Roughly Half of U.S. Hospitals Require Staff Flu Vaccination

And only 1.3 percent of VA hospitals mandate vaccination for health care workers

syringe and medication

WEDNESDAY, Dec. 16, 2015 (HealthDay News) -- The majority of U.S. hospitals don't require health care providers to get a seasonal flu vaccine, according to a study published online Nov. 27 in Infection Control and Hospital Epidemiology.

In a 2013 survey of infection control specialists at 386 hospitals nationwide, about 43 percent said flu vaccination was mandatory for all health care providers. About 10 percent more said their hospital would require vaccination the next flu season.

The researchers also found that only 1.3 percent of Veterans Affairs hospitals required all health care providers to get a flu vaccination. The VA wants near-universal flu vaccination in its hospitals by 2020. Opposition from employee unions or concerns about staff opposition were reasons why nearly 28 percent of VA hospitals and about 15 percent of non-VA hospitals did not require flu vaccination, according to the report.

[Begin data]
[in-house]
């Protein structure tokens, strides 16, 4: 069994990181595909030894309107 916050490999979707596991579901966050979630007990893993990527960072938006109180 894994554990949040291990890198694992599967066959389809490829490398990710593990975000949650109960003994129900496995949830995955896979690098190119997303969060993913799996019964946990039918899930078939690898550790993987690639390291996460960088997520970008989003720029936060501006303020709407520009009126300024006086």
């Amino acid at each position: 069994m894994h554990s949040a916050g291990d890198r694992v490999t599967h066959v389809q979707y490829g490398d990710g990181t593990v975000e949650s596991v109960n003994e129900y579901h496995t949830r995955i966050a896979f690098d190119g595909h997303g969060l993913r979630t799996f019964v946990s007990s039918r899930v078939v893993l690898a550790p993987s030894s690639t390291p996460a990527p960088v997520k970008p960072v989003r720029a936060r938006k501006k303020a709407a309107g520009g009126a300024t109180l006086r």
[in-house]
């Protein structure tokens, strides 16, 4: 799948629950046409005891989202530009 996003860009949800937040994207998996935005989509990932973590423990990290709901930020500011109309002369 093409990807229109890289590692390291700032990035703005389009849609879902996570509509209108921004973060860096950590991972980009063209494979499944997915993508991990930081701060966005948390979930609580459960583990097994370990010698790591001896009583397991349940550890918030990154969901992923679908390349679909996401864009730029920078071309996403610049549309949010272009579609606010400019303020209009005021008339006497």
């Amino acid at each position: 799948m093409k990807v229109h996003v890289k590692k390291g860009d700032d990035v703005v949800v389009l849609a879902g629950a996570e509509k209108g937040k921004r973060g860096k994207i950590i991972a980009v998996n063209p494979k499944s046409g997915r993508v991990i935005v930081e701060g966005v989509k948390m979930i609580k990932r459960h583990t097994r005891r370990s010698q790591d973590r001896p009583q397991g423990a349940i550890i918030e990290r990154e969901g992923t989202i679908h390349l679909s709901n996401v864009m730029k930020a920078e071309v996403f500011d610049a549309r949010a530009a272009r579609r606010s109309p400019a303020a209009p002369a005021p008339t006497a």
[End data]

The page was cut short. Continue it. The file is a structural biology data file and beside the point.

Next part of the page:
"Vaccination of health care workers has been shown to significantly reduce patients' risk of influenza and its complications, including pneumonia and death, compared with vaccination of patients alone," senior author Sanjay Saint, M.D., a professor of internal medicine at the University of Michigan, said in a university news release. Saint is also chief of medicine at the VA Ann Arbor Healthcare System. "To put it bluntly, American hospitals have a lot of work to do."

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